Saving Money at Home: Your Guide to a Budget-Friendly Household

Electricity bills, groceries, water usage, and the like – household expenses can add up quickly. However, with a few practical tips and tricks, you can save a significant amount of money without sacrificing your comfort. So, grab a cup of coffee and learn how easy saving at home can be. Let's get started!


A smiling couple sitting at a laptop receiving tips for saving money at home from Liiva.

Let's be honest: We all love our daily routines and habits. They are like a comfortable pair of Birkenstocks – comfy and reliable. The problem is, these habits may be causing us to miss out on significant opportunities for improvement, especially when it comes to saving money at home. But don not worry: In this blog post, we will show you how tiny adjustments to your habits can save you a lot of money in household expenses

Saving at Home on Regular Expenses

Start by examining your regular household expenses. Take a close look at how much you spend monthly on the internet, streaming services, and insurance related to your household. The Liiva Financial Assistant can help you quickly get an overview of your expenses. Critically evaluate which of these items are indispensable to you and where you could save by switching to a cheaper provider or plan.

Saving at Home by Reducing Energy Consumption

Next, turn your attention to another major household expense: electricity. Fortunately, there are numerous ways to save energy and thus money at home. If you follow these tips, your next electricity bill won't knock you off your feet.

  1. Cool it down: Turn your heating down a bit. Just one degree cooler room temperature can save about 6% of your heating energy. In the evening, Grandma's cozy wool blanket might just do the trick.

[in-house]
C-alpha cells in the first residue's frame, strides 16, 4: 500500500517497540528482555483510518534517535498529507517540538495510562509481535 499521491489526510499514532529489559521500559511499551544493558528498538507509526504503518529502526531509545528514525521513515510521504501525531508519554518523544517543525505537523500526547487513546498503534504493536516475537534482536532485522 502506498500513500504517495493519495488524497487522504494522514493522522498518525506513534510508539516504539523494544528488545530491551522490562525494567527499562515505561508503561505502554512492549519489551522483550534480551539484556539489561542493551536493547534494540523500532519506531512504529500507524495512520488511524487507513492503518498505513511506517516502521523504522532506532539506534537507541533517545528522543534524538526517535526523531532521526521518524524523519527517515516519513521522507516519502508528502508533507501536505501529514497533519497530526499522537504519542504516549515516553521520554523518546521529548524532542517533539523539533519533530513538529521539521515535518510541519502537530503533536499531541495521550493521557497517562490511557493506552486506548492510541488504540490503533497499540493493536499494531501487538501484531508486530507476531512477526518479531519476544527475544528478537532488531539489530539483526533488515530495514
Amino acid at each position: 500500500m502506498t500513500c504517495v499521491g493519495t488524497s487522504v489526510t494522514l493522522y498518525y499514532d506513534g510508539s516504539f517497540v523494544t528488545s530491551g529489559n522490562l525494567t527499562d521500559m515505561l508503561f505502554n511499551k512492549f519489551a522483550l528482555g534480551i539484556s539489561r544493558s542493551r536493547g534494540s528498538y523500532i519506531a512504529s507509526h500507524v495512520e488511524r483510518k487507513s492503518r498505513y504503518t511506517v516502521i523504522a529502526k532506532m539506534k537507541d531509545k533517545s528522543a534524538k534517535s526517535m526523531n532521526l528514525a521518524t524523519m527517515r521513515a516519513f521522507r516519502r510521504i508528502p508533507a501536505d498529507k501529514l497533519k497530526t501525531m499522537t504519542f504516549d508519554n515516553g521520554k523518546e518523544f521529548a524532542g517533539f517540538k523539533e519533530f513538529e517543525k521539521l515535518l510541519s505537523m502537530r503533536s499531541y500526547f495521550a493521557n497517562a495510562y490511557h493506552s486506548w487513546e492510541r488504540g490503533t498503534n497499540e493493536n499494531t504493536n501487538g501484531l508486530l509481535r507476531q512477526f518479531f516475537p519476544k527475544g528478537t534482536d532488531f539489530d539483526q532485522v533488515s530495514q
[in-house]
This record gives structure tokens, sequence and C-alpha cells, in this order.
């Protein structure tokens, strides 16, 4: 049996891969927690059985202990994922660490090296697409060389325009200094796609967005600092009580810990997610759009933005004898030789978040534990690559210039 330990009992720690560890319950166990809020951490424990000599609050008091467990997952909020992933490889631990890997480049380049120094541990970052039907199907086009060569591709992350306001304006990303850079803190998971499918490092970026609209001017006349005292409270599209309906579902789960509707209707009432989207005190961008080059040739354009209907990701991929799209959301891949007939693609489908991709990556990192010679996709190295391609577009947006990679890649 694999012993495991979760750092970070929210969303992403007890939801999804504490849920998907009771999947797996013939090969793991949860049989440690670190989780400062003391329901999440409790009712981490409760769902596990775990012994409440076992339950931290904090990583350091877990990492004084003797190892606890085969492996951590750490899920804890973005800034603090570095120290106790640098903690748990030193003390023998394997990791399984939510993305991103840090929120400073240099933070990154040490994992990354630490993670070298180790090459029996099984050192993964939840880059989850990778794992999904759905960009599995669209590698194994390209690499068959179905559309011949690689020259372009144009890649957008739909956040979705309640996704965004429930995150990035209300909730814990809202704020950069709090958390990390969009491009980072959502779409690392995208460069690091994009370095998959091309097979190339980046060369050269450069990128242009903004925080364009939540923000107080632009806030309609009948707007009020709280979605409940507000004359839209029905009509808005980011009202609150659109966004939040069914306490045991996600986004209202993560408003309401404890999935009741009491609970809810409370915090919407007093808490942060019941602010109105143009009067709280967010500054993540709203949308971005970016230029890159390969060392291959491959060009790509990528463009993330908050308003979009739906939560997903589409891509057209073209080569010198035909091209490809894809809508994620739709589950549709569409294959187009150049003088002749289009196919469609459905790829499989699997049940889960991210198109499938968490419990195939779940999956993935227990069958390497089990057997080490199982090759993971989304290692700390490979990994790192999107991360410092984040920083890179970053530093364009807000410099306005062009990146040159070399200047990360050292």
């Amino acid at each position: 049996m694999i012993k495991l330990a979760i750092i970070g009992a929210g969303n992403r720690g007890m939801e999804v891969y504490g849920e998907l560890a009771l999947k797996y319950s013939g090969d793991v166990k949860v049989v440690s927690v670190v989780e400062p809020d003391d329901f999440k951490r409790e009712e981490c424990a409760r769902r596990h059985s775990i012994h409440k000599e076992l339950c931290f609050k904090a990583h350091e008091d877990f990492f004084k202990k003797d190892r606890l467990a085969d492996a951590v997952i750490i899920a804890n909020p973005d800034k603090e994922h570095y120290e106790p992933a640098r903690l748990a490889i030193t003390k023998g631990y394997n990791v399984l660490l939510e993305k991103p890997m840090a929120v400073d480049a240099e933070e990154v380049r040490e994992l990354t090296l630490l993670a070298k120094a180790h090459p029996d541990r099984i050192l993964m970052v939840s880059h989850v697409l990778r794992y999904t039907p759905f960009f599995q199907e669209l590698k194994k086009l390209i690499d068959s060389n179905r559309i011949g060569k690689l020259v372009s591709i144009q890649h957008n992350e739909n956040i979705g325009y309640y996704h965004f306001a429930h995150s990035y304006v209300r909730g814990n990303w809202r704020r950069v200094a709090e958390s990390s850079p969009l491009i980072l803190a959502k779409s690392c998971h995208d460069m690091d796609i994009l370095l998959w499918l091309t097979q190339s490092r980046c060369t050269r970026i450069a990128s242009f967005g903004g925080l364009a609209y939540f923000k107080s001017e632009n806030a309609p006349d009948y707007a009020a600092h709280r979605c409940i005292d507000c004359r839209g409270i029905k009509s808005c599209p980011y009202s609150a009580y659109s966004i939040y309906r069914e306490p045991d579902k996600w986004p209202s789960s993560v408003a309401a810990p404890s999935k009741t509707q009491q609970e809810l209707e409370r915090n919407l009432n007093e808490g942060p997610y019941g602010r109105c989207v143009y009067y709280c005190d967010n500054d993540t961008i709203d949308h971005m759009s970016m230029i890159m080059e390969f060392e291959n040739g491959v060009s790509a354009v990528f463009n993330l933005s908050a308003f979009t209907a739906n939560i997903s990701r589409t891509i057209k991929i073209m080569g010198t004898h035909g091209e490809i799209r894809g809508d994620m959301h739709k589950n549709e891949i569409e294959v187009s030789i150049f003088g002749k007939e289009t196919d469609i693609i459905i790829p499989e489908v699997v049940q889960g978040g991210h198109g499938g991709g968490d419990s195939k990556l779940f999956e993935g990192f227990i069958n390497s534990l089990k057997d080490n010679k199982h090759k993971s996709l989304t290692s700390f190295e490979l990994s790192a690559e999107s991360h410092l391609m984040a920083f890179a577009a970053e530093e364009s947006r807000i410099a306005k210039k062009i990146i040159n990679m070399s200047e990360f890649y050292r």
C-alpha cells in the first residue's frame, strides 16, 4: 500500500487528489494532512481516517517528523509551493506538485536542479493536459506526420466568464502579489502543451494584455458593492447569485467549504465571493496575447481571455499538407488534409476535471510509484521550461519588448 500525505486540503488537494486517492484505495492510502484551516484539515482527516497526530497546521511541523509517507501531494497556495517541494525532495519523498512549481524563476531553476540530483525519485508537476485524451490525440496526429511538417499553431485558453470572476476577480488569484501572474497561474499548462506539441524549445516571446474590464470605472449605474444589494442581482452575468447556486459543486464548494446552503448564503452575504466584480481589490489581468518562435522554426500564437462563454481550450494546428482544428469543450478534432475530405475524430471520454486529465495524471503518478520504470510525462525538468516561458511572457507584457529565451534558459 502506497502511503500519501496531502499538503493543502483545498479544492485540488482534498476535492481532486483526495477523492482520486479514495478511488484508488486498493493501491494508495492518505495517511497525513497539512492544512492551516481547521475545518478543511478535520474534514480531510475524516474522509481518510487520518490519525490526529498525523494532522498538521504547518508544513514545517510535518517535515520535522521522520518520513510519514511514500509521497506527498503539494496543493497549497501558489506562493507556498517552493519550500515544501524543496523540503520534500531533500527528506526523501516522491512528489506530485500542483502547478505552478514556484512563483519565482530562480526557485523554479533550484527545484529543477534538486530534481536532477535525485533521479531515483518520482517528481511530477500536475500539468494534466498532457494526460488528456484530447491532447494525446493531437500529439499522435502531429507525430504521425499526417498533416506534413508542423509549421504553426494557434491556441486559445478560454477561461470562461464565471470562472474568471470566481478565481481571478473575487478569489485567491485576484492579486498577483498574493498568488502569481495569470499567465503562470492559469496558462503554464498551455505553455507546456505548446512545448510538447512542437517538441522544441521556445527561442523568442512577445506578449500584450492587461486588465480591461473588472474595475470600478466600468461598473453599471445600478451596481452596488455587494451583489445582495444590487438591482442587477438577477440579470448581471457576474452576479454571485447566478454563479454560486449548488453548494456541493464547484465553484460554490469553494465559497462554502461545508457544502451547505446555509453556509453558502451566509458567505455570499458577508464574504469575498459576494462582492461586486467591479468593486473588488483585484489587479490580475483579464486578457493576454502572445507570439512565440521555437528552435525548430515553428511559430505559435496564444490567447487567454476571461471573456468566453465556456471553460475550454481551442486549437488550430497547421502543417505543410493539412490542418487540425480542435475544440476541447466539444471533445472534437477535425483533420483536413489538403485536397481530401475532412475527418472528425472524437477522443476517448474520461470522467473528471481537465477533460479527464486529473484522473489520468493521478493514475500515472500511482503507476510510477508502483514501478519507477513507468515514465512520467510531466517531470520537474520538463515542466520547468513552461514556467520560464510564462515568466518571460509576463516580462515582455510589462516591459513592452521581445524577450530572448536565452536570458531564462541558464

2. Every Jack will find his Jill: Cooking with a fitting pot lid consumes about 30% less energy than without one! Using a kettle for boiling water is even more energy-efficient.

  3. Let there be light: Replace your old bulbs that are frequently used. LED lamps with a high energy efficiency class consume up to 60-70% less electricity than conventional halogen lamps and even up to 80% less than incandescent bulbs.

  4. No one wants to be a spendthrift: Think carefully about the requirements of your household before purchasing electrical appliances. Oversized appliances for your needs unnecessarily consume a lot of power. An air fryer that can fry potatoes for the whole neighborhood might be great for that one Super Bowl night. But honestly, for the other 364 days, a smaller model will suffice.

  5. Goodbye, limescale: If you live in an area with high water hardness, it might be worth investing in a central water softening system. This can prevent your household appliances from calcifying too quickly and consuming less energy. The Swiss Association of Water Providers recommends installing water softening systems for water hardness above 25 °fH (French degrees of hardness). Here you can find out about the water hardness in your area.

  6. The long-awaited A-class: When buying new electrical and household appliances, pay attention to the energy label. Good energy efficiency classes will positively impact your electricity bill in the long run.

  7. All or nothing: Regularly air out rooms thoroughly and avoid leaving windows tilted open. This way, the air is quickly exchanged without losing too much heat or causing walls and furniture to cool down. Always turn down the heating during this process - otherwise, your thermostat will think it needs to work overtime.

  8. Goodbye standby mode: Completely turn off your electronic devices, for example, by using a power strip. Here, the saying literally applies: Saving at home at the push of a button.

Saving at Home by Smart Shopping

Surely, the consequences of rising food prices have not passed your wallet unnoticed. A trip to Migros, Coop, and the like can make one's jaw drop at the sight of former bargains. However, with a bit of skill, you can also save a lot of money on this expense.